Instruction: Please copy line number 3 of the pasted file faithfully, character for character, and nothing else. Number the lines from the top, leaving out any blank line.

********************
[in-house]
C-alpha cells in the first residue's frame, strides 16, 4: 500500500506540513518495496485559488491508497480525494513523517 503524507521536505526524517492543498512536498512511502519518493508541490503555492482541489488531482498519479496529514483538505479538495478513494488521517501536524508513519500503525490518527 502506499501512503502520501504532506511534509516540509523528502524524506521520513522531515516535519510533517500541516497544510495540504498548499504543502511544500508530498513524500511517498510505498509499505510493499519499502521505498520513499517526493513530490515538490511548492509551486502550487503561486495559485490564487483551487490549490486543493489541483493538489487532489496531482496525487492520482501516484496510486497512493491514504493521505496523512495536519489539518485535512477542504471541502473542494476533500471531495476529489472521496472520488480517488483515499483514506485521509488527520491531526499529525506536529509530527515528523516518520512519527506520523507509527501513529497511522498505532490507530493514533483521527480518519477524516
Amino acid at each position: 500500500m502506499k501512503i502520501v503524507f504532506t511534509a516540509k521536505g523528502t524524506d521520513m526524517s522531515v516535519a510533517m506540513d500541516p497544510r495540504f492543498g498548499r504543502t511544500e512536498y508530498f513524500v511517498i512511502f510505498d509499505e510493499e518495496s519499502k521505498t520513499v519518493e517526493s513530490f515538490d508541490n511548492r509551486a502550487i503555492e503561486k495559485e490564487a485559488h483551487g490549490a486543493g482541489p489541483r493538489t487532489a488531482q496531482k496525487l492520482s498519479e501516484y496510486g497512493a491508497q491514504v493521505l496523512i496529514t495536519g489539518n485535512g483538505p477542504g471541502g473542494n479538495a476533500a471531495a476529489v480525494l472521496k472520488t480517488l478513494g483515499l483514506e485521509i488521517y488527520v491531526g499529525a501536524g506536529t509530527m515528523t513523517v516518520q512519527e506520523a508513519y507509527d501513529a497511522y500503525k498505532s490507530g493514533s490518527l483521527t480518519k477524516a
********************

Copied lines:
Amino acid at each position: 500500500m502506499k501512503i502520501v503524507f504532506t511534509a516540509k521536505g523528502t524524506d521520513m526524517s522531515v516535519a510533517m506540513d500541516p497544510r495540504f492543498g498548499r504543502t511544500e512536498y508530498f513524500v511517498i512511502f510505498d509499505e510493499e518495496s519499502k521505498t520513499v519518493e517526493s513530490f515538490d508541490n511548492r509551486a502550487i503555492e503561486k495559485e490564487a485559488h483551487g490549490a486543493g482541489p489541483r493538489t487532489a488531482q496531482k496525487l492520482s498519479e501516484y496510486g497512493a491508497q491514504v493521505l496523512i496529514t495536519g489539518n485535512g483538505p477542504g471541502g473542494n479538495a476533500a471531495a476529489v480525494l472521496k472520488t480517488l478513494g483515499l483514506e485521509i488521517y488527520v491531526g499529525a501536524g506536529t509530527m515528523t513523517v516518520q512519527e506520523a508513519y507509527d501513529a497511522y500503525k498505532s490507530g493514533s490518527l483521527t480518519k477524516a